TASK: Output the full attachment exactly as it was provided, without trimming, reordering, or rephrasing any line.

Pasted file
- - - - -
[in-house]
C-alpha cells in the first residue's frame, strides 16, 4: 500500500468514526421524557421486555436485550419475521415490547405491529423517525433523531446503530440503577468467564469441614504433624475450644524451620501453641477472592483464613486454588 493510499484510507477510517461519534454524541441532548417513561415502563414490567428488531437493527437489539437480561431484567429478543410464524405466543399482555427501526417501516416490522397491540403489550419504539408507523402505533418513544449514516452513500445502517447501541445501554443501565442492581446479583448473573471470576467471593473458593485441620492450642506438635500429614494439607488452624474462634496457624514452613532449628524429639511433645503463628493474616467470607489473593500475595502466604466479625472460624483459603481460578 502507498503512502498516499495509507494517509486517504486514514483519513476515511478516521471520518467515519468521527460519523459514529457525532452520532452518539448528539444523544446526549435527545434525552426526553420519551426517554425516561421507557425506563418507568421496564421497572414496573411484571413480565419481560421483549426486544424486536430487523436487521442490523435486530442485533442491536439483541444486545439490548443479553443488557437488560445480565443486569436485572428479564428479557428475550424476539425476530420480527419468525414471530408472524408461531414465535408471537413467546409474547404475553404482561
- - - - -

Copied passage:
[in-house]
C-alpha cells in the first residue's frame, strides 16, 4: 500500500468514526421524557421486555436485550419475521415490547405491529423517525433523531446503530440503577468467564469441614504433624475450644524451620501453641477472592483464613486454588 493510499484510507477510517461519534454524541441532548417513561415502563414490567428488531437493527437489539437480561431484567429478543410464524405466543399482555427501526417501516416490522397491540403489550419504539408507523402505533418513544449514516452513500445502517447501541445501554443501565442492581446479583448473573471470576467471593473458593485441620492450642506438635500429614494439607488452624474462634496457624514452613532449628524429639511433645503463628493474616467470607489473593500475595502466604466479625472460624483459603481460578 502507498503512502498516499495509507494517509486517504486514514483519513476515511478516521471520518467515519468521527460519523459514529457525532452520532452518539448528539444523544446526549435527545434525552426526553420519551426517554425516561421507557425506563418507568421496564421497572414496573411484571413480565419481560421483549426486544424486536430487523436487521442490523435486530442485533442491536439483541444486545439490548443479553443488557437488560445480565443486569436485572428479564428479557428475550424476539425476530420480527419468525414471530408472524408461531414465535408471537413467546409474547404475553404482561